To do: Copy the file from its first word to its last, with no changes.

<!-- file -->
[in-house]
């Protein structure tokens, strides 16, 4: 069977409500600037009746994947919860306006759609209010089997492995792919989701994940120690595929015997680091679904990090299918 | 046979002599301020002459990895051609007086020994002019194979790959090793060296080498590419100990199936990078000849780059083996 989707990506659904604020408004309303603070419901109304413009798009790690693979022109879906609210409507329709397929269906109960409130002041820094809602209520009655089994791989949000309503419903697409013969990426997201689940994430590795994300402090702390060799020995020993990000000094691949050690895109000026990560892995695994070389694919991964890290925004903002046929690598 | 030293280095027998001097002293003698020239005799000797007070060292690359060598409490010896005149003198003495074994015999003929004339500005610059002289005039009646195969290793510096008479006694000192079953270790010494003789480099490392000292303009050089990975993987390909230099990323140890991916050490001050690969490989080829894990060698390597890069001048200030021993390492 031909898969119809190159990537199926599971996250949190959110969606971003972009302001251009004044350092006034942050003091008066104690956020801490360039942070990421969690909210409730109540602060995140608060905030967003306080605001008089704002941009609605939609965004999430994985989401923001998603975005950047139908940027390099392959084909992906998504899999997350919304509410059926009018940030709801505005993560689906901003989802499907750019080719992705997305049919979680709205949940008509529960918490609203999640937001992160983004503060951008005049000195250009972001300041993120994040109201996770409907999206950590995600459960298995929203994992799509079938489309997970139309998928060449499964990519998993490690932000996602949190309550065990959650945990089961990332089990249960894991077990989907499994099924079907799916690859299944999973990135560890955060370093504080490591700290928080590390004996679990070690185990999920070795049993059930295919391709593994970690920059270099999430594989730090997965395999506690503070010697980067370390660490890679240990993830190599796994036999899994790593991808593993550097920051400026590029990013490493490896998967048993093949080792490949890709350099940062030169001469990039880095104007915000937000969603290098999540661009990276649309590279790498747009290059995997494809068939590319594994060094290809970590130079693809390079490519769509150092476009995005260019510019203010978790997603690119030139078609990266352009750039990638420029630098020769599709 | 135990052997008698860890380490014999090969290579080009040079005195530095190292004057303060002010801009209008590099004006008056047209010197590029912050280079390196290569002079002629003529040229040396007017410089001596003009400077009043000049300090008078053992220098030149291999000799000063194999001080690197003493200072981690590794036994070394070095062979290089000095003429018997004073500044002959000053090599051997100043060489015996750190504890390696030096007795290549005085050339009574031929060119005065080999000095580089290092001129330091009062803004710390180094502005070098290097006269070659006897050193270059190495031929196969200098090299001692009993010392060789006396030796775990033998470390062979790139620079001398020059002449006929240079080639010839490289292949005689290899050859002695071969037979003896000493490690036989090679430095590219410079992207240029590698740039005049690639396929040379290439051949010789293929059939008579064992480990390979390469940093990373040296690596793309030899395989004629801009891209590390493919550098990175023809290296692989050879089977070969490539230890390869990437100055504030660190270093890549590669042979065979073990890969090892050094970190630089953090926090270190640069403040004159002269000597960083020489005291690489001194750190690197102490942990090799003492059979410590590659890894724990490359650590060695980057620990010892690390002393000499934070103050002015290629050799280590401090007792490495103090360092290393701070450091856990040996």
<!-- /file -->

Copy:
[in-house]
């Protein structure tokens, strides 16, 4: 069977409500600037009746994947919860306006759609209010089997492995792919989701994940120690595929015997680091679904990090299918 | 046979002599301020002459990895051609007086020994002019194979790959090793060296080498590419100990199936990078000849780059083996 989707990506659904604020408004309303603070419901109304413009798009790690693979022109879906609210409507329709397929269906109960409130002041820094809602209520009655089994791989949000309503419903697409013969990426997201689940994430590795994300402090702390060799020995020993990000000094691949050690895109000026990560892995695994070389694919991964890290925004903002046929690598 | 030293280095027998001097002293003698020239005799000797007070060292690359060598409490010896005149003198003495074994015999003929004339500005610059002289005039009646195969290793510096008479006694000192079953270790010494003789480099490392000292303009050089990975993987390909230099990323140890991916050490001050690969490989080829894990060698390597890069001048200030021993390492 031909898969119809190159990537199926599971996250949190959110969606971003972009302001251009004044350092006034942050003091008066104690956020801490360039942070990421969690909210409730109540602060995140608060905030967003306080605001008089704002941009609605939609965004999430994985989401923001998603975005950047139908940027390099392959084909992906998504899999997350919304509410059926009018940030709801505005993560689906901003989802499907750019080719992705997305049919979680709205949940008509529960918490609203999640937001992160983004503060951008005049000195250009972001300041993120994040109201996770409907999206950590995600459960298995929203994992799509079938489309997970139309998928060449499964990519998993490690932000996602949190309550065990959650945990089961990332089990249960894991077990989907499994099924079907799916690859299944999973990135560890955060370093504080490591700290928080590390004996679990070690185990999920070795049993059930295919391709593994970690920059270099999430594989730090997965395999506690503070010697980067370390660490890679240990993830190599796994036999899994790593991808593993550097920051400026590029990013490493490896998967048993093949080792490949890709350099940062030169001469990039880095104007915000937000969603290098999540661009990276649309590279790498747009290059995997494809068939590319594994060094290809970590130079693809390079490519769509150092476009995005260019510019203010978790997603690119030139078609990266352009750039990638420029630098020769599709 | 135990052997008698860890380490014999090969290579080009040079005195530095190292004057303060002010801009209008590099004006008056047209010197590029912050280079390196290569002079002629003529040229040396007017410089001596003009400077009043000049300090008078053992220098030149291999000799000063194999001080690197003493200072981690590794036994070394070095062979290089000095003429018997004073500044002959000053090599051997100043060489015996750190504890390696030096007795290549005085050339009574031929060119005065080999000095580089290092001129330091009062803004710390180094502005070098290097006269070659006897050193270059190495031929196969200098090299001692009993010392060789006396030796775990033998470390062979790139620079001398020059002449006929240079080639010839490289292949005689290899050859002695071969037979003896000493490690036989090679430095590219410079992207240029590698740039005049690639396929040379290439051949010789293929059939008579064992480990390979390469940093990373040296690596793309030899395989004629801009891209590390493919550098990175023809290296692989050879089977070969490539230890390869990437100055504030660190270093890549590669042979065979073990890969090892050094970190630089953090926090270190640069403040004159002269000597960083020489005291690489001194750190690197102490942990090799003492059979410590590659890894724990490359650590060695980057620990010892690390002393000499934070103050002015290629050799280590401090007792490495103090360092290393701070450091856990040996």